We were given a week’s pre embarkation leave. I vividly remember watching TV at home in the evening with my mother when the front door bell rang and the Wacol Duty Sergeant appeared with movement papers for me to fly out next day to Papua New Guinea. This was 7 pm Wednesday evening. I protested that I was off to Vietnam on Saturday morning but he assured me that TPNG it was. So after some hurried calls to mates, I packed and on Thursday morning joined an Ansett plane (or it may have been TAA) to go to Port Moresby. I believe that I wore the formal army outfit with tie and blue beret. No one was waiting for me when I arrived, so I managed to hitch a lift to Murray Barracks with a European transport corporal or sergeant who promptly left me at the Education Centre Murray Barracks. I was not expected. My group which I was to join was due in November but I was sent north as my 105 Holding Battery was going to Vietnam. Here I was. A bed was found for me in the Corporals’ quarters. I was due to go to Goldie River but after a few days the OIC (Capt John Rawson) in education at Taurama Barracks, a great humanitarian, was in need of a librarian. As I had read a book once (Dr. Zhivago you might remember) I spent several weeks cataloguing and placing books on a shelf. This was the life for me! Norm Hunter shared his tent with me and the chalkies that we were replacing were in party mode. I did not move from Taurama Barracks until my eventual discharge. I began instructing in the usual subjects with Civics (Social Studies – History) being my favourite, but Maths, English and Science were also undertaken. Platoon duties also came my way regularly. I travelled throughout the country on W.O. Dan Winkel’s tours and became pay sergeant for two periods in my fifteen months there but that is another story. A patrol through the Milne Bay District (Wanigela to Gurney) in 1968 is also the subject of another story.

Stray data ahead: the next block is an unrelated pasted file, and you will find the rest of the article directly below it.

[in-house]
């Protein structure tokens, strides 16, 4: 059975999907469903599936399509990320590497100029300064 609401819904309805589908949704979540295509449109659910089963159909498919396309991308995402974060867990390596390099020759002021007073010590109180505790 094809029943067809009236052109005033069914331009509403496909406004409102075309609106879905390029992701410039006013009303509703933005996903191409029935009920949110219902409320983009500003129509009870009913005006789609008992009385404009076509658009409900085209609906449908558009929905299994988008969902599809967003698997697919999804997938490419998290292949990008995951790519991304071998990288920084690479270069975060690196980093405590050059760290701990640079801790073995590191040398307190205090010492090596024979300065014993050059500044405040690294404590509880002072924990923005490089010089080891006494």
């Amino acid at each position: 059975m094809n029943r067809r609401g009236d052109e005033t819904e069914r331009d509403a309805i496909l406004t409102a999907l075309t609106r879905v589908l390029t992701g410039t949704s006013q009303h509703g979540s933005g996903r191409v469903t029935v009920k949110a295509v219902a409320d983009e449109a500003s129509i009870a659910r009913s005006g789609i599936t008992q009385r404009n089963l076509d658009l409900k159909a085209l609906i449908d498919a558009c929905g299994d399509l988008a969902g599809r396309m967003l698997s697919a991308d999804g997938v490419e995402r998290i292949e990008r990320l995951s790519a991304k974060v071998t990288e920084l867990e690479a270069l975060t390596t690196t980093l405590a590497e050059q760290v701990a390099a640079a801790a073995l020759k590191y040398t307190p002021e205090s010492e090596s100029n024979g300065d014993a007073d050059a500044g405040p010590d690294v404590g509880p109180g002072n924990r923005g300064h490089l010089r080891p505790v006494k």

To refresh my memory regarding some of the events I have described, I had occasion to contact several of my North Head colleagues. What is clear is that many have not travelled well since our happy corps training days. When I left for TPNG the others were sent from Wacol to Middle Bay Sydney by train from South Brisbane Station. People waited almost two months for movement to Vietnam after leaving Wacol. Their Vietnam experiences varied.
4 Field Regiment had six months to serve before being located to Townsville to be replaced by 12 Field Regiment from Holsworthy. My Wacol colleagues had the option of completing the six months tour (then relocating to Townsville) or staying on for a further six months in the new NSW Regiment. Many stayed on to save money for homes and marriage on their return. In spite of ‘safe’ postings in Vietnam, many servicemen were psychologically affected by this tour. Many are now suffering post traumatic stress disorder (PTSD) and in some cases have had to retire from work early. This is assuming that they have sought counselling on the insistence of their families. I hope to contact others over the next year or so to see how they are travelling and if nothing else revive the good memories of our time at “Her Majesty’s Pleasure”.